As such, with a strong dollar bearish for the prices of industrial metals, base metals fell all of Friday.

Whilst not definitive, the pound and the euro will continue to fall as long as there is such uncertainty around Britain’s political and economic future.

The worst case scenario, Britain cutting ties and trading with Europe on WTO (World Trade Organization) rules, where there would be tariffs, would be disastrous, and it is this risk that is scaring investors.

Such was their fear, a huge selloff in global stocks was kick-started by the Brexit vote, including in the US.

With certainty already rampant as corporate profits decline, job growth stalls in the US and China, and doubts about the Fed’s capabilities regarding growth encouragement, that has compounded the effect.

This is in addition to some countries seeing recessions. We are now eight years since the 2008 financial crash, and in terms of the cyclical cycle, it would not be surprising for another one to afflict large parts of the world.

An already weak market is being hurt further by Britain’s decision to leave the EU.

Stock markets and metal prices don’t correlate on a month by month basis, but the latter cannot be expected to rise at a time when the former is in such turmoil.

How about the medium to long term?

In short, we predict that as the dollar falls after its currently monumental rise, and producers cut their supplies, metal prices will actually rise.

The idea is that with continuing falling stock markets, the Federal Reserve will backtrack on its September show of confidence by potentially decreasing interest rates or perhaps even put them into negative territory as some central banks have done recently.

These include the European Central Bank and the Bank of Japan, who together represent a sizeable portion of the world economy.

This wouldn’t be great news for those investors looking for strong dividend yields, and it would put further pressure on the dollar.

However, it might prove necessary as markets continue to take a battering, and no one wants another 2008 slump.


Currencies will stabilize after the EU and Britain decide what their future relationship will be (more on this later).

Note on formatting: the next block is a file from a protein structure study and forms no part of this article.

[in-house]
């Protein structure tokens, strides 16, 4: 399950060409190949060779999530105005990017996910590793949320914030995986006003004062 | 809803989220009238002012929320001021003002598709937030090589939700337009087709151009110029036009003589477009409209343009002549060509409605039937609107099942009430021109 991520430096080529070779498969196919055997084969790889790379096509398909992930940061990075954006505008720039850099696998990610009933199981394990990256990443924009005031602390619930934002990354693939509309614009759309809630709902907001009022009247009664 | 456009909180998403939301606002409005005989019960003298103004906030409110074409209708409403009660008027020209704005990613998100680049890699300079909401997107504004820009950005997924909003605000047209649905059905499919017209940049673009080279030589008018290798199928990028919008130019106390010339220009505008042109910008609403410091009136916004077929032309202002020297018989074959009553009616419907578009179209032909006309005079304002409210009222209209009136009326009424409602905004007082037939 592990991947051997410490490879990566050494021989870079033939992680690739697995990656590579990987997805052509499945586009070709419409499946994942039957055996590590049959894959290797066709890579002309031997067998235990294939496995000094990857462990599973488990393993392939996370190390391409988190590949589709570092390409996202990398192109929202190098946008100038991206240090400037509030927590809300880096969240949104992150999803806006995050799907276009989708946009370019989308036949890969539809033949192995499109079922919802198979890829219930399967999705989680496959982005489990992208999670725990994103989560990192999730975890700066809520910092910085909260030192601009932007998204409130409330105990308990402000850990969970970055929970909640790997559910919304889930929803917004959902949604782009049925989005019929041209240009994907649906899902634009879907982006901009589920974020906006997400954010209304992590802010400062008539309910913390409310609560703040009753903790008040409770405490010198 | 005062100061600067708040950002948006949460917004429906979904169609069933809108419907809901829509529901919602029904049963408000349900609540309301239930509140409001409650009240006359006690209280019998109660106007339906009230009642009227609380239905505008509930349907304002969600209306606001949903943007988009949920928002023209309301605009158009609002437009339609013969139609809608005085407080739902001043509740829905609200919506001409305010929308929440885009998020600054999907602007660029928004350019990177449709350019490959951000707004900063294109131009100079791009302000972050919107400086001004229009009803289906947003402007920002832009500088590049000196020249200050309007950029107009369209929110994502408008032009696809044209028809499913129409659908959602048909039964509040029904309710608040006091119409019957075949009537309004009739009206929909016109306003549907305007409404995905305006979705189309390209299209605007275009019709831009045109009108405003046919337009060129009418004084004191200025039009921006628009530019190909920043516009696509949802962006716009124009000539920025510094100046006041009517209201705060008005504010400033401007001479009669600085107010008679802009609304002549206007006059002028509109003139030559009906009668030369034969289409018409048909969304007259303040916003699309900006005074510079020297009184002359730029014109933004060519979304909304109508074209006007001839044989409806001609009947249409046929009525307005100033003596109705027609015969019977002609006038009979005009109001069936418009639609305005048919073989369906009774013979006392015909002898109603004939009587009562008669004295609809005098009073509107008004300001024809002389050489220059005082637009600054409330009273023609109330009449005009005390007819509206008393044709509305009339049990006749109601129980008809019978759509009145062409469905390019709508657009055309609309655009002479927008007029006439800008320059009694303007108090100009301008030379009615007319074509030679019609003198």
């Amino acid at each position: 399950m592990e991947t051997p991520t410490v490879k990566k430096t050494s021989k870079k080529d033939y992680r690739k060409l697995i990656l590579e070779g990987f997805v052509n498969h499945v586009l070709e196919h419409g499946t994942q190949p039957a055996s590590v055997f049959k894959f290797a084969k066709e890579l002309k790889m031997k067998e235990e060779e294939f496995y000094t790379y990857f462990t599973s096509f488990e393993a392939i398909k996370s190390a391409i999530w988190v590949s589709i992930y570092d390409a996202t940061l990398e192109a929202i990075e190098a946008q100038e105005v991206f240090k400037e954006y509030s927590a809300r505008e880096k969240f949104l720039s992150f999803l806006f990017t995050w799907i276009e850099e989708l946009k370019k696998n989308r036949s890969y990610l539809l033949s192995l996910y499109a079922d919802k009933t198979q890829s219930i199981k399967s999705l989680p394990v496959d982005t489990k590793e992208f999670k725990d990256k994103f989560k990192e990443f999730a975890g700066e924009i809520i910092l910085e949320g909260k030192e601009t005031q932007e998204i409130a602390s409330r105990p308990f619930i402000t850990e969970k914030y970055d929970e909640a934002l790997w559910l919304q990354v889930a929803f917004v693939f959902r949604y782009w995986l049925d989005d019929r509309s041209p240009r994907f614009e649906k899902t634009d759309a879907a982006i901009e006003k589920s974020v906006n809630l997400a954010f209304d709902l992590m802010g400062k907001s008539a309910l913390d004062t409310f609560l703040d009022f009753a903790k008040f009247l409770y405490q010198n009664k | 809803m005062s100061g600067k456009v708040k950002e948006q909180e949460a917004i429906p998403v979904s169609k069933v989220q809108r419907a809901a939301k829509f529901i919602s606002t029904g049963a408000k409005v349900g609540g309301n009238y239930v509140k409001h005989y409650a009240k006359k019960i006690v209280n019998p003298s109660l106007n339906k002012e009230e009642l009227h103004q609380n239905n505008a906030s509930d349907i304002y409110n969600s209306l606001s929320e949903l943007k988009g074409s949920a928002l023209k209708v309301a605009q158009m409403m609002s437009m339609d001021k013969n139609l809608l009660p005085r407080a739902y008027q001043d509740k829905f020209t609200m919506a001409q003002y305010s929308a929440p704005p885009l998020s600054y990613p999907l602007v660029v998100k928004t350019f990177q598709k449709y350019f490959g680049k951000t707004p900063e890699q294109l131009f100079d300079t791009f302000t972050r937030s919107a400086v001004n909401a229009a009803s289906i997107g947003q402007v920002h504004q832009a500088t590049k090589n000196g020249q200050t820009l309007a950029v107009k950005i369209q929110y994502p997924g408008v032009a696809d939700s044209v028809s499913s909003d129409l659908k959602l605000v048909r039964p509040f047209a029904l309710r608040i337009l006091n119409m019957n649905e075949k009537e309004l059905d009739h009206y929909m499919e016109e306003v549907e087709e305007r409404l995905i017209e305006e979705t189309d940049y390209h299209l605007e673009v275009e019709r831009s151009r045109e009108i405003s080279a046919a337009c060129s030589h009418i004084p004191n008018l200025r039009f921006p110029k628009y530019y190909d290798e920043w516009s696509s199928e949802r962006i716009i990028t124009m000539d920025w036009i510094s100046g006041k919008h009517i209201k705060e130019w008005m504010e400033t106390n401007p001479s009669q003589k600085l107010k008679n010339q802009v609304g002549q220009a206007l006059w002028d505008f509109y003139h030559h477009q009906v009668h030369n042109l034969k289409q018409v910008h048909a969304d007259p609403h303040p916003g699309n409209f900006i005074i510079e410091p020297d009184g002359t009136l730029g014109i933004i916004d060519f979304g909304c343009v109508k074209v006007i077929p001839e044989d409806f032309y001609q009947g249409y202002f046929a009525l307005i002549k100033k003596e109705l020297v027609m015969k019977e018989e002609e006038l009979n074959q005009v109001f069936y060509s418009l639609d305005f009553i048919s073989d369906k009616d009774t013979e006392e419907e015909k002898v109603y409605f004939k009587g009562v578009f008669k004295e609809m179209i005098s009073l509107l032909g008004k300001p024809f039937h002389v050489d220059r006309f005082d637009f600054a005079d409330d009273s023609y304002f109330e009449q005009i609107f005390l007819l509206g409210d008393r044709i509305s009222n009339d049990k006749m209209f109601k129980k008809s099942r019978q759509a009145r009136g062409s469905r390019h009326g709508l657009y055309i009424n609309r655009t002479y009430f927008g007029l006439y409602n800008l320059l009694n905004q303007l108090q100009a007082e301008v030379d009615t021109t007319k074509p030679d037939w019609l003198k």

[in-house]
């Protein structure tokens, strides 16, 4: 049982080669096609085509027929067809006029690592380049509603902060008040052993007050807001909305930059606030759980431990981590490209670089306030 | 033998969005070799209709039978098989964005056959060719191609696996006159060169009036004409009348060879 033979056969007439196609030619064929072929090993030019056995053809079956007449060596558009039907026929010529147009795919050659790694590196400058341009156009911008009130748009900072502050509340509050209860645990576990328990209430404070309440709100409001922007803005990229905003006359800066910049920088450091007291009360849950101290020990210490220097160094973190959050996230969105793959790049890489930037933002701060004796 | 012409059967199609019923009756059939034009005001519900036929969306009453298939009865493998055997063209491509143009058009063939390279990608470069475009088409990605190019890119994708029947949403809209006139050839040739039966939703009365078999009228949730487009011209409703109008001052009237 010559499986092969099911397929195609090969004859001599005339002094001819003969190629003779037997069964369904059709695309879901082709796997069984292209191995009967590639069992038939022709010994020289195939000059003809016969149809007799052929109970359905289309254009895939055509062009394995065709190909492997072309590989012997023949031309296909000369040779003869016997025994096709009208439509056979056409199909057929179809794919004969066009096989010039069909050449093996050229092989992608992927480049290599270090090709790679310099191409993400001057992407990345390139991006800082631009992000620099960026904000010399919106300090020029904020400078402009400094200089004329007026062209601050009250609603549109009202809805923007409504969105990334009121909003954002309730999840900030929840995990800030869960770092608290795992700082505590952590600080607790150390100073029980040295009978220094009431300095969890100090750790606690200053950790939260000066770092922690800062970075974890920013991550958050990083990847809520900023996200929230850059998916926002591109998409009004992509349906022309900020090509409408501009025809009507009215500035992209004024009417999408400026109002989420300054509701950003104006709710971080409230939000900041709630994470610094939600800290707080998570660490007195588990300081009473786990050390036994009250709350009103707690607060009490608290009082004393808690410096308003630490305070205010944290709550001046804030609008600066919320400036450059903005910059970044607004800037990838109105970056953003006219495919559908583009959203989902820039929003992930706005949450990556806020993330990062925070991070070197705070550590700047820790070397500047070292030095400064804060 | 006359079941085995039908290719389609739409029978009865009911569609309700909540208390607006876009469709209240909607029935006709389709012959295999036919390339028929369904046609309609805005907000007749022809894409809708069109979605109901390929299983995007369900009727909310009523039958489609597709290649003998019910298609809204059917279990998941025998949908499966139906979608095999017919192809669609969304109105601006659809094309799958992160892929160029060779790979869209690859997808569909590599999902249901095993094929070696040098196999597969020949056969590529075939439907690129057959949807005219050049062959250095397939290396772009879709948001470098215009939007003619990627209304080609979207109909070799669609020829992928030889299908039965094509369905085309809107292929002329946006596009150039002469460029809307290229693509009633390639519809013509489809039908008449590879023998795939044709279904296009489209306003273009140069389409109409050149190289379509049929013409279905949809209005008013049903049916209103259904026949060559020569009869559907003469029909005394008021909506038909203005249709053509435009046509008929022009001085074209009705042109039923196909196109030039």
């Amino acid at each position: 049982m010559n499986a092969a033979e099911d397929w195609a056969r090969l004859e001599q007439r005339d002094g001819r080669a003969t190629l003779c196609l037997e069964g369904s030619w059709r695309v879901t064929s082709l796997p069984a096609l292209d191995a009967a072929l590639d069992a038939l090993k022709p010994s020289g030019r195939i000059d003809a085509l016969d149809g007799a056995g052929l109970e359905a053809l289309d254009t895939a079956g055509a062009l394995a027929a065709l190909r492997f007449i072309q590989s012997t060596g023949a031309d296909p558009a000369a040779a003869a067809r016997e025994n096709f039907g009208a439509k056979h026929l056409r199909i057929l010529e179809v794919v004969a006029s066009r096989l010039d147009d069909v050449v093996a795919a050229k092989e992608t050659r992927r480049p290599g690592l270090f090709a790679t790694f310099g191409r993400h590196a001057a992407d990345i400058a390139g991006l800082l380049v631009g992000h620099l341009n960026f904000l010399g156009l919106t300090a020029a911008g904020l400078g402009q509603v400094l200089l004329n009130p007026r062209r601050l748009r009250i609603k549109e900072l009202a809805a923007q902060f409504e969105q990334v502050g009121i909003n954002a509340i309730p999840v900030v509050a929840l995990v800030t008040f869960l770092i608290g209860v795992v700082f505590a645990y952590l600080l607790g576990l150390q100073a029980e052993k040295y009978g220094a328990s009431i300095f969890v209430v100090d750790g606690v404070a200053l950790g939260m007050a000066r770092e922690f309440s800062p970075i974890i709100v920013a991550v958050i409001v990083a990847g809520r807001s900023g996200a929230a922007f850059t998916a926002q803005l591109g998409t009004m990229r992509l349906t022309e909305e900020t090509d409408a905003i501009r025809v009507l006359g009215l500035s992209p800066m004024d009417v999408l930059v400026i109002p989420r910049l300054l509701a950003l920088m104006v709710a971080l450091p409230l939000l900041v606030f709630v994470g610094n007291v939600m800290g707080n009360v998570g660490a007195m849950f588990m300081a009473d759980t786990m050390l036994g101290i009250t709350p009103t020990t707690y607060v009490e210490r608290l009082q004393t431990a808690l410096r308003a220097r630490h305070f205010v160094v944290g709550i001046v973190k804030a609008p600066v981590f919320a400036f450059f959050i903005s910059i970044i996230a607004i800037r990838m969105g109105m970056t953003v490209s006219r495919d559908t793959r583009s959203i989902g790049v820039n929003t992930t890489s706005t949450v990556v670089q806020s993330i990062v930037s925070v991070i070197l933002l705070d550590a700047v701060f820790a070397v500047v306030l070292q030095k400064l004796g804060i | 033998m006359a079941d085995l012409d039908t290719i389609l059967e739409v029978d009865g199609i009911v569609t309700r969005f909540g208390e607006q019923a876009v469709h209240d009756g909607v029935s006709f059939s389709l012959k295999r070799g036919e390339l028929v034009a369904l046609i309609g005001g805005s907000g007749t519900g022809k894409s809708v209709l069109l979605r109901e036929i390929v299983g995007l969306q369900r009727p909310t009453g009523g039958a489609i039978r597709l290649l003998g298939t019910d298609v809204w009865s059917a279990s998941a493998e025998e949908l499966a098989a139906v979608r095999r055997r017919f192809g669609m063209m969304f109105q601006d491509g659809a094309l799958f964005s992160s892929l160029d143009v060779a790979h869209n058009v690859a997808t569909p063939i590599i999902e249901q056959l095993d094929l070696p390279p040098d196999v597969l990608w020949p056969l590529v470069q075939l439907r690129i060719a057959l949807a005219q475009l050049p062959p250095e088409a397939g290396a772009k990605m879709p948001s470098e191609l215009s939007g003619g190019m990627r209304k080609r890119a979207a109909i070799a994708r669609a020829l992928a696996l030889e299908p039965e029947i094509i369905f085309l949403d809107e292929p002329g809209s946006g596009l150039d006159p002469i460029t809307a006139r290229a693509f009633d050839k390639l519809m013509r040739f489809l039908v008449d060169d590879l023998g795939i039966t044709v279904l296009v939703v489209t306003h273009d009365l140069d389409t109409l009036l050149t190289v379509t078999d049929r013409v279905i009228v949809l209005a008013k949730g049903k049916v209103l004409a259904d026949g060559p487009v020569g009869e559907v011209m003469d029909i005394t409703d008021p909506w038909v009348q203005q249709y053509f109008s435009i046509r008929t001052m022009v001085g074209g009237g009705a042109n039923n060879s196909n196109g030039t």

These are just theorizations, and you metal investors need better than that.

Our advice is to monitor the markets continuously and keep up to date with the latest in political and economic developments from the USA, Europe, and China.

Volatility is certain, so batten down the hatches and prepare to weather this storm.

What about Gold?

Gold, however, has had a field day and any smart investors who followed our advice would have seen their investment grow thanks to Thursday’s vote.

The following graph shows the sharp growth in price upon the news that Britain had voted out in the early hours of June 24th: 


We’ve spoken about gold’s role as a safe haven for investors thanks to its prestige and non-corrosive qualities.

Over the last 100 years, it has held a remarkably constant price, even if it suffers turbulence from time to time.

One person who shrewdly gained from Brexit was George Soros.

You may remember him as the man who committed treason and bet against the pound in 1992 when it was withdrawn from the Exchange Rate Mechanism that had proved to be nothing short of a disaster.

He reportedly gained £1.5 billion from this move.

Prior to Thursday’s vote, he purchased some $200 million worth of gold, and you can calculate his gains yourself by looking at the increase in its price in the graph above.

Final Word

Cameron initially promised the referendum as a manifesto pledge in order to stifle the monumental rise of the UK Independence Party, commonly known as Ukip.

He also attempted to appease Eurosceptic members of his own party, almost half of which declared they would be voting to Leave.

Cameron expected a re-run of the Scottish referendum, where economic arguments prove to win the day in the face of fervent patriotism and emotional campaigning about sovereignty and independence.

This backfired drastically.

The Financial Times predicted that while the base price of industrial metals would hardly be affected by a vote to leave, metals like copper, aluminum and zinc closely track the US dollar’s movements, with copper being the most strongly affected by this.

Meanwhile, Metal Bulletin pointed out that Britain as an export target represents around 1% of world metals, and so any recession it experiences because of a loss of single market access won’t affect the wider metals market drastically.